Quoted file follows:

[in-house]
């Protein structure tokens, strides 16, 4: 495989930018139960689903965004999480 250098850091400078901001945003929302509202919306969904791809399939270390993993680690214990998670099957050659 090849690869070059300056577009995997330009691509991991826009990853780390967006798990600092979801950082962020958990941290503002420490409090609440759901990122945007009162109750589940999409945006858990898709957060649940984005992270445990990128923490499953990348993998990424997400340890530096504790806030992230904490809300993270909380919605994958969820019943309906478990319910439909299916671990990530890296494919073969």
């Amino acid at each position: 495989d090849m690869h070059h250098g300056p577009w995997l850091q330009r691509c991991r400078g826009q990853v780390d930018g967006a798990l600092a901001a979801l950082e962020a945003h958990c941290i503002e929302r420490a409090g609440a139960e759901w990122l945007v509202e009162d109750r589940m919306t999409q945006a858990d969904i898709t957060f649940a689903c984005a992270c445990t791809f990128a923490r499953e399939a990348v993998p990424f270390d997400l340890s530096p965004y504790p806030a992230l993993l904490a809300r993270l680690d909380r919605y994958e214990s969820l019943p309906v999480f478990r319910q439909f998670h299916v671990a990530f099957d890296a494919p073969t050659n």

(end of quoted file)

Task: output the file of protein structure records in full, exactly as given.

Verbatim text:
[in-house]
């Protein structure tokens, strides 16, 4: 495989930018139960689903965004999480 250098850091400078901001945003929302509202919306969904791809399939270390993993680690214990998670099957050659 090849690869070059300056577009995997330009691509991991826009990853780390967006798990600092979801950082962020958990941290503002420490409090609440759901990122945007009162109750589940999409945006858990898709957060649940984005992270445990990128923490499953990348993998990424997400340890530096504790806030992230904490809300993270909380919605994958969820019943309906478990319910439909299916671990990530890296494919073969």
């Amino acid at each position: 495989d090849m690869h070059h250098g300056p577009w995997l850091q330009r691509c991991r400078g826009q990853v780390d930018g967006a798990l600092a901001a979801l950082e962020a945003h958990c941290i503002e929302r420490a409090g609440a139960e759901w990122l945007v509202e009162d109750r589940m919306t999409q945006a858990d969904i898709t957060f649940a689903c984005a992270c445990t791809f990128a923490r499953e399939a990348v993998p990424f270390d997400l340890s530096p965004y504790p806030a992230l993993l904490a809300r993270l680690d909380r919605y994958e214990s969820l019943p309906v999480f478990r319910q439909f998670h299916v671990a990530f099957d890296a494919p073969t050659n």